Abandoned by his father when he was a small child, Dr. Steven Huberman was raised by his disabled mother for most of his life. “If it wasn’t for my guidance counselor and social worker, I never would have made it,” he says.
Touro College Graduate School of Social Work students and faculty were active during Social Work Month – convening at the United Nations to learn about international social work, mingling in Albany with elected officials, recruiting students around town to become social workers, and supporting one of their own in a 13.1 mile half-marathon.
Touro College Graduate School of Social Work Hosts Educational Panel for Asian-American Professionals
The Touro College Graduate School of Social Work (GSSW) recently held an educational panel catering to Asian-American professionals who serve a large number of their fellow community members in health, mental health and human service sectors.
With great pride, Dr. Steven Huberman, dean of Touro College’s Graduate School of Social Work (GSSW), welcomed attendees to the sixth annual GSSW Award Recognition Program, which honored the graduating class of 2014. The event highlighted the graduates’ special accomplishments and honored David Mandel, CEO of OHEL Children’s Home and Family Services, with a Special Lifetime of Community Service Award.
The practice of play therapy offers children exactly what it promises: a chance to express themselves through games and toys in lieu of articulating what can be very complicated feelings. Straightforwardness of its name aside, play therapy is an incredibly nuanced method for approaching kids who’ve experienced trauma or are otherwise struggling behaviorally, and one that’s proven historically successful.
New York State’s BOCES (Boards of Cooperative Educational Services) program has been around for nearly seven decades. The organization’s stated goal has always been to “provide shared educational programs and services to school districts within the state,” but at times its services have been misinterpreted as an alternative classroom environment for “bad” or “trouble” kids who don’t fit in with mainstream public schools.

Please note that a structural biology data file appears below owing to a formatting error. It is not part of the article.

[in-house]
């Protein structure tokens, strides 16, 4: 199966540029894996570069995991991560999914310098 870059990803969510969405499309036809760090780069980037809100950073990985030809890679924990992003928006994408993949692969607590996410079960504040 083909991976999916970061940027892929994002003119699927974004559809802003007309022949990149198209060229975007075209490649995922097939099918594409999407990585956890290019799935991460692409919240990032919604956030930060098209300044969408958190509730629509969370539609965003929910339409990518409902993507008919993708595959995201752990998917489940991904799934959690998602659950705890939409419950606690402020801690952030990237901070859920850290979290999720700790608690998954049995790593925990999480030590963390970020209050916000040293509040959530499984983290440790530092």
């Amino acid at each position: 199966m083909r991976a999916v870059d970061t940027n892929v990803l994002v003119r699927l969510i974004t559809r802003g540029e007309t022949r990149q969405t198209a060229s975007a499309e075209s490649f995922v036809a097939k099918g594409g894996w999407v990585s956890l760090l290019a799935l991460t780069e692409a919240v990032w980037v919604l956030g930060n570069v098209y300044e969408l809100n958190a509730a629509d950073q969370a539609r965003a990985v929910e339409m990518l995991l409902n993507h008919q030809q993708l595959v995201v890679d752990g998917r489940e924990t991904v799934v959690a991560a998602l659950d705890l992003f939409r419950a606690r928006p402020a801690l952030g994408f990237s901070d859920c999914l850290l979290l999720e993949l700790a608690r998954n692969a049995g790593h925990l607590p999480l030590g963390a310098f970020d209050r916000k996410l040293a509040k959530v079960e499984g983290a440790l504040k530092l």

As GSSW Class of ’13 graduate Julia Katchen can tell you, adolescence is a crucial time for social-work intervention. Even the most confident teenagers cope with angst and anxiety, while others become nearly debilitated by the challenges of coming into their own. That’s why Katchen, like many aspiring social workers, has set her focus on youth. It’s a path she began paving during her own high school years.
GSSW Class of ’11 graduate Mia Artis first heard those words from her grandfather. And that’s only fitting, since for Artis, “family is the nucleus of it all.” In fact, while earning her Associate’s Degree at Kingsborough College, the mother of three brought all her children along to school. Even at their young ages of 8, 12 and 16, the kids already reflected their mother’s life lessons. “As a single parent, I didn’t have a choice,” she says. “They sat quietly through everything, even four-hour bio classes. They knew I was doing this for all of us.”
Sometimes, it helps to understand where a person comes from in order to help them persevere. GSSW Class of 2012 grad Cheryl Bogdan’s father was a factory worker, and money was scarce in their rent-stabilized Queens residence. The warmth and togetherness of a loving home and connected community was essential to her nurturing. Those values as Cheryl remembers, “Got me interested in housing issues and advocacy work.” After becoming the first person in her family to graduate high school, she was determined to “give back to the communities that gave so much to me.”